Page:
yes simple blood test - I'm in France where they test all pregnant and not immune women every month.
I was told that cravings are often your body's way of letting you know that you have a deficiency in something... Are your iron levels low, maybe? A supplement would be safe (but far less tasty!)
Yes closer - a supplement and a load of spinach
Depending on where you live your midwife might test you for toxo. I'm being tested with every set of blood tests because I'm at quite a high risk for it.
I'm afraid that despite having two cats, eating unwashed veg and doing plenty of gardening I'm still not immune, so it's probably wise to be careful unless you know for sure you've already had it.
I love rare steak, but while I'm oregnant im going with medium steak.
where i work, we deal closely with local cattle and lamb farmers, and i asked the cattle farmer how common toxoplasmosis is, and he said its actually quite rare in cattle.
My understanding is that if its frozen or cooked to above 67 degrees, toxoplasmosis is killed off....might be wrong, i need to check now!
I've been the same and I've eaten it medium, my hubby works for a posh butcher so he's been getting steak from work, there's so much tracking info I could tell you the name of the cow it came from, not sure it makes a difference but it made me feel better knowing where it came from and that bit was as fresh as possible, I wouldn't have eaten it in a restaurant because it could have been knocking about for a while. I always think our mums and nans wernt told all this stuff to avoid and I think most of it is unnecessary as long as you eat fresh healthily food you should be ok. Also a lot of food studies the guidelines are based on were done in other countries where the food standards are much lower.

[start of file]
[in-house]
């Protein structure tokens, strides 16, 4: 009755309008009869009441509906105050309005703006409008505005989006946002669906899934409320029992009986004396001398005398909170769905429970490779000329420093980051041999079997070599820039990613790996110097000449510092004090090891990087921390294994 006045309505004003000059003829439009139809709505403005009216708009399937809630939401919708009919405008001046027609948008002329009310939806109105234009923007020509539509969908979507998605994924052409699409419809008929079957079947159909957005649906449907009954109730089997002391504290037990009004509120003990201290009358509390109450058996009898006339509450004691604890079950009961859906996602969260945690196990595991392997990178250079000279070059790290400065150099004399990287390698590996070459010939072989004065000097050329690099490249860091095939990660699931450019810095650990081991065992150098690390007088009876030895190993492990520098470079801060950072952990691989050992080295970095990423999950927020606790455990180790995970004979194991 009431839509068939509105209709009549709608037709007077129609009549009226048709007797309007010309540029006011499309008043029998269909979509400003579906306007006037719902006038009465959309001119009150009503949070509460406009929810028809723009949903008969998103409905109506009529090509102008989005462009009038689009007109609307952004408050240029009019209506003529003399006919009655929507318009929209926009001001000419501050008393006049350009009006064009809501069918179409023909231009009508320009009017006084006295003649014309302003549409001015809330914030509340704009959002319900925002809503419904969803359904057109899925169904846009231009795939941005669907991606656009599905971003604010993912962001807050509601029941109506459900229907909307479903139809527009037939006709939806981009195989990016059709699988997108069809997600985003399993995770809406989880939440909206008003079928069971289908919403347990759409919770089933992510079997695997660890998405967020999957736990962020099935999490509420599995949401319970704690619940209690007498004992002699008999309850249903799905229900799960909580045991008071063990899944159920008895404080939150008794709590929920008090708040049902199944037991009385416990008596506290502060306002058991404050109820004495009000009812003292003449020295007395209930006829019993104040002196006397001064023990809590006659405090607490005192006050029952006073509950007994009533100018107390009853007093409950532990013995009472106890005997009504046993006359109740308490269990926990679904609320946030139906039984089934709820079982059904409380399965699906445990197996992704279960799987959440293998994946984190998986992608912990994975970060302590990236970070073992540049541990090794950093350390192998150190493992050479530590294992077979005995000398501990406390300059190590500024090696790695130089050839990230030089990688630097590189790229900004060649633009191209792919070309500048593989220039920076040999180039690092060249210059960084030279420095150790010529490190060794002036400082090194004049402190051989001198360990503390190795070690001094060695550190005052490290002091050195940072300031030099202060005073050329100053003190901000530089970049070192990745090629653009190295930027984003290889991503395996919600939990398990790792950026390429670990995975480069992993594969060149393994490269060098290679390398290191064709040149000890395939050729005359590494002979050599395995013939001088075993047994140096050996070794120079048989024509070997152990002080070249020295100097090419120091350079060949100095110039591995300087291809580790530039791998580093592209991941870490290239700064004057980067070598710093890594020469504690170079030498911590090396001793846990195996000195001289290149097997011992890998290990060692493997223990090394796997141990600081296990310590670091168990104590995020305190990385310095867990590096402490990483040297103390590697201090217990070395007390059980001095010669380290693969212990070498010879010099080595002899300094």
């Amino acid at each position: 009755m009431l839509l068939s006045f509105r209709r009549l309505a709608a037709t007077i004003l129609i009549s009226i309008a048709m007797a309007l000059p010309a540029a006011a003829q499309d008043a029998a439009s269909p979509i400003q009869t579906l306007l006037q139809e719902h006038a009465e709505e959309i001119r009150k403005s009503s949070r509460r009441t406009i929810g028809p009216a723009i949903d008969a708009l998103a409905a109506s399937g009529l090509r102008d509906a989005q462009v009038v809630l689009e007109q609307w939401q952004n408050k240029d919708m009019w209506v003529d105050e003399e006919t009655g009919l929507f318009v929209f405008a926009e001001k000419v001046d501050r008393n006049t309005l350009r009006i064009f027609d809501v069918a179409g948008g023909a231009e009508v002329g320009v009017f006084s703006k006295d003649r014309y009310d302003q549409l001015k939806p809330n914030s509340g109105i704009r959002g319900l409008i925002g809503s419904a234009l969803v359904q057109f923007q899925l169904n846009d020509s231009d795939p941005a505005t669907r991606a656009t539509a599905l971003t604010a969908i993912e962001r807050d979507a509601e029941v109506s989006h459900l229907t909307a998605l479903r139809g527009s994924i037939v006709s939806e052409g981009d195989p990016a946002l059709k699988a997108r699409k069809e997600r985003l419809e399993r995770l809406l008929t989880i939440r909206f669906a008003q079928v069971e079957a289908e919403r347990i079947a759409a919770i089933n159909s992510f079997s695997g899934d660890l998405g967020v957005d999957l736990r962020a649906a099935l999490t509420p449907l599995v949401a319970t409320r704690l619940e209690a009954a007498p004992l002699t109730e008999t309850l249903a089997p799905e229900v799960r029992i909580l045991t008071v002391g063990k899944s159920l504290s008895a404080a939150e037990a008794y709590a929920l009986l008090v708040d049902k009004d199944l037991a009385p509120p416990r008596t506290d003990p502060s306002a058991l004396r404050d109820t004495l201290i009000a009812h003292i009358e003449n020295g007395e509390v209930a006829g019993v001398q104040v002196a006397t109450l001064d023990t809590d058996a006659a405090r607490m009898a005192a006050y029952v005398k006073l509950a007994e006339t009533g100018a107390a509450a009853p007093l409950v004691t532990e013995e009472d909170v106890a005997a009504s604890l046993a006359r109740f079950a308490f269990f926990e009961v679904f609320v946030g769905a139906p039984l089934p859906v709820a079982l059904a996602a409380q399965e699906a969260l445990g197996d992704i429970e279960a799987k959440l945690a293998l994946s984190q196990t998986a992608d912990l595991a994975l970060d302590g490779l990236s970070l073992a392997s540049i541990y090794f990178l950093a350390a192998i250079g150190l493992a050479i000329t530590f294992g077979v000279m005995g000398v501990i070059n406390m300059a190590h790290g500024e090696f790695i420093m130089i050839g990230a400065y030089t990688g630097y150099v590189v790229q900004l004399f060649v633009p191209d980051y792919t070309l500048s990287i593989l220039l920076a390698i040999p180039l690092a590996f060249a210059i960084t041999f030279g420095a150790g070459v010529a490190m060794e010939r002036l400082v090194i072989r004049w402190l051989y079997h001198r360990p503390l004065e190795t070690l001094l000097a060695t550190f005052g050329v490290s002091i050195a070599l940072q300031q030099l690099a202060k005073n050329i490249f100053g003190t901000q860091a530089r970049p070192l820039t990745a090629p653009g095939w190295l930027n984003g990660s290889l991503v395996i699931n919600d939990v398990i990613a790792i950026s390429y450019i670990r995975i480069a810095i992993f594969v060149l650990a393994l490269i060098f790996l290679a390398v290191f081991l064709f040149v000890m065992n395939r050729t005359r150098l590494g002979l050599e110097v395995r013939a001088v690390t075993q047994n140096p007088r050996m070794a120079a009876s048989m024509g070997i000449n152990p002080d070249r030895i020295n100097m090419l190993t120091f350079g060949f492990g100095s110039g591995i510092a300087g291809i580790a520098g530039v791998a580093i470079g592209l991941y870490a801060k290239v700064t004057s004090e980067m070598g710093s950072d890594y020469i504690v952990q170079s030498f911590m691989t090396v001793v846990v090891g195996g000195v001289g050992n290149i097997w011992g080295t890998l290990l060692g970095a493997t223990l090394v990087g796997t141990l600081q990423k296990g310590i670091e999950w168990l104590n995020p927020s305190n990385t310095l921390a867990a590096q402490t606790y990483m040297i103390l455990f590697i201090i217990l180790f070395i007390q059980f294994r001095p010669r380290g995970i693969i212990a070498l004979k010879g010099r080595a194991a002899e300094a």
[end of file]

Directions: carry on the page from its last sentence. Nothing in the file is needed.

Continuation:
Couldnt agree more pandypoos.
Knowing where food comes from is very reasurring, and the traceability is actually very interesting, i had no idea til i started work where i am now
Hey notnow - thanks for your post (thanks everyone else too!) and sharing your experience. I hope you and your DD are good and well now.
You're absolutely right and I'll take no unnecessary risks - will ask midwife about the test next appointment.
I had a large pizza for dinner instead.
stays far far away from scales
jusde, I think it's all pretty much been covered, but to add my twopenceworth.... I've grown up around cats, have lambed and worked with sheep in my teens during the summers, and have spent the last 5 years working on a sheep farm, lambing 500-odd sheep a year. I fell pregnant during lambing season, and continued to work, so asked my MW to run a toxoplasmosis screen with the other bloods. I assumed I would be immune, but I wasn't. It is very rare, but the reason people go on about it so much is that it can be fatal to unborn babies if the mother catches it during pregnancy.
As far as the steak goes, I have seen several different sources state that as long as the outside is fully cooked and therefore sealed, it is safe to eat. I have eaten medium-rare steak and suffered no ill-effects. However, as notnow has said, there are risks and it is better to be safe than sorry.